Soon our hero, who himself has a lot to hide, finds himself threatened by a dodgy type whose loss he has adjusted way down and embroiled with the beautiful married actress Flavia Malinverno. "People who've lost something, they call on you to adjust it, make the loss less hard to bear? As if their lives are broken in some way and they call on you to fix it," Flavia dippily wonders. Lorimer also has his car torched and instantly goes from an object of affection to one of deep suspicion at the Fort. Then there is another case, the small matter of the rock star who may or may not be faking the Devil he claims is sitting on his left shoulder.

Needless to say, Lorimer is "becoming fed up with this role of fall guy for other people's woes." Boyd adds a deep layer of psychological heft and a lighter level of humour to this thinking-person's thriller by exploring Lorimer's manifold personal and social fears. This is a man who desperately collects ancient helmets even though he knows they offer only "the illusion of protection."

Another of Armadillo's many pleasures: its dose of delicious argot. Should Lorimer "oil" the apparent perpetrator of the Fedora Palace arson before he's oiled himself? Or perhaps he just needs to "put the frighteners" on him. Boyd definitely puts the frighteners on his readers more than once in this cinematically seedy and dazzling literary display. --Kerry Fried,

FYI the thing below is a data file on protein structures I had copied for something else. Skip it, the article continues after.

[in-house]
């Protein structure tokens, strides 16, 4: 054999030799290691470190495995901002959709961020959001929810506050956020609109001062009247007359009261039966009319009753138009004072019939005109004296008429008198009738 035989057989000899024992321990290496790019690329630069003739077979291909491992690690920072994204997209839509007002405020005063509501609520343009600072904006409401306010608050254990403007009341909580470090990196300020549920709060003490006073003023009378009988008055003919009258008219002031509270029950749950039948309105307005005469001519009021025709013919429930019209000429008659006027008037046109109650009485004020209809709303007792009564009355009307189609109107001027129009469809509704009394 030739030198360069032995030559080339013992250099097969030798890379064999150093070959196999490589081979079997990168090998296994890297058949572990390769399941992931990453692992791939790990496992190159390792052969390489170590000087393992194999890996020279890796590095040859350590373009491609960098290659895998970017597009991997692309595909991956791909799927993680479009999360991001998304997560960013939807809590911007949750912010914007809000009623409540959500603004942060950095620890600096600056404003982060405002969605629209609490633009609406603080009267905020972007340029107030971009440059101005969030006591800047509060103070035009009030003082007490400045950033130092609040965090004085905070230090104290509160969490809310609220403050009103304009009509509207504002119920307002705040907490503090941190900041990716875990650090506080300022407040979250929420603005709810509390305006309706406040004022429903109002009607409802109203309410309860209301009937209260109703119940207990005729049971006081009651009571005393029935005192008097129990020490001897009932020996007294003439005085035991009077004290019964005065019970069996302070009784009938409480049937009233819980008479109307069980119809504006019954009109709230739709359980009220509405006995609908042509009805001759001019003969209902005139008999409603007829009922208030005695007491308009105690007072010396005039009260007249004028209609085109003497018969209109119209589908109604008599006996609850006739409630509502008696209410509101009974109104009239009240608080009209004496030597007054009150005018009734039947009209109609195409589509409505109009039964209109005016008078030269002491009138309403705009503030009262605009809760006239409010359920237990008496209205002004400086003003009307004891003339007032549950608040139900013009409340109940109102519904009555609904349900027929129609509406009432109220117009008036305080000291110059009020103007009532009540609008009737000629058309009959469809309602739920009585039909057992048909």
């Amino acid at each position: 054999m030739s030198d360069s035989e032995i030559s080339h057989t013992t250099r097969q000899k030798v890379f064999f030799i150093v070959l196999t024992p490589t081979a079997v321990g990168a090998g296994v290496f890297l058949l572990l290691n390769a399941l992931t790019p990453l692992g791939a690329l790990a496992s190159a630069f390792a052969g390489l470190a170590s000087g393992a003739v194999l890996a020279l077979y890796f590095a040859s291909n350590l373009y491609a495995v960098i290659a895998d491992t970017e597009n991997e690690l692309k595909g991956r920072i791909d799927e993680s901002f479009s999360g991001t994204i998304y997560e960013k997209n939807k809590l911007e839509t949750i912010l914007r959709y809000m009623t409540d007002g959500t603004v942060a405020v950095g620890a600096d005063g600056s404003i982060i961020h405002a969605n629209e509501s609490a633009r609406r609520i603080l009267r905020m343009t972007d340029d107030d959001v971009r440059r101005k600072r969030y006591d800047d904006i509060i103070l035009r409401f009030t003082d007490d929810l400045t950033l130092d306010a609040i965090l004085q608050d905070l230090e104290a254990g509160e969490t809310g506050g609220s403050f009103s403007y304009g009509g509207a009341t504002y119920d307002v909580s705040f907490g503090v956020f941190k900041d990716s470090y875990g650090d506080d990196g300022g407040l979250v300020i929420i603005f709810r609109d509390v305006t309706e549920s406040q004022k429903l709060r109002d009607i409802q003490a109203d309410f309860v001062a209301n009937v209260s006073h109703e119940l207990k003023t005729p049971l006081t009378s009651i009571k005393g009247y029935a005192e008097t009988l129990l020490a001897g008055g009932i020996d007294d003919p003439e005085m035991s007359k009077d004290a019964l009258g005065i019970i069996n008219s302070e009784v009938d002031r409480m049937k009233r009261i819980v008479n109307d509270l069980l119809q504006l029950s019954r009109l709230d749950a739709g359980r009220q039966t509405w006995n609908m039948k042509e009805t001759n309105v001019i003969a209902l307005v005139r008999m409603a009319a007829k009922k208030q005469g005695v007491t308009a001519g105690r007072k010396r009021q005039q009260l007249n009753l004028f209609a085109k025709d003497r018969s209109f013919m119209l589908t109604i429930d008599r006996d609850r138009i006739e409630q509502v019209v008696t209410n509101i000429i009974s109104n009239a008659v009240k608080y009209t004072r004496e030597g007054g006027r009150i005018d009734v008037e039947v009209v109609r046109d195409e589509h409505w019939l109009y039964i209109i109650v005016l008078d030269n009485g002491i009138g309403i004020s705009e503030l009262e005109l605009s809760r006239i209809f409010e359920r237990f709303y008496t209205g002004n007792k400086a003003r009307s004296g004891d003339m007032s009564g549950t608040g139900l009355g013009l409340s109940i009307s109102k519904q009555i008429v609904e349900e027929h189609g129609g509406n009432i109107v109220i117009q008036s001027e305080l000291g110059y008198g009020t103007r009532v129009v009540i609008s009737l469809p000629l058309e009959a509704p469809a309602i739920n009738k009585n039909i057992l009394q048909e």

A novel that is truly comic, and, like all true comedy, also disturbing (Scotsman)

Marvellously paced and ingeniously plotted. A real page-turner (Observer)

Armadillo doesn't miss a trick. It has depth and resonance which will make you want to read it again . . . zinging readability (Mail on Sunday)

A joy to read: east to get into, addictively plotted and beautifully written (Daily Mail)

As entertaining and as thought-provoking as anything Boyd has ever written (Daily Telegraph) --This text refers to an alternate Paperback edition.

Inside This Book (Learn More)
First Sentence
In these times of ours - and we don't need to be precise about the exact date - but, anyway, very early in the year, a young man not much over thirty, tall - six feet plus an inch or two - with ink-dark hair and a serious-looking, fine-featured but pallid face, went to keep a business appointment and discovered a hanged man. Read the first page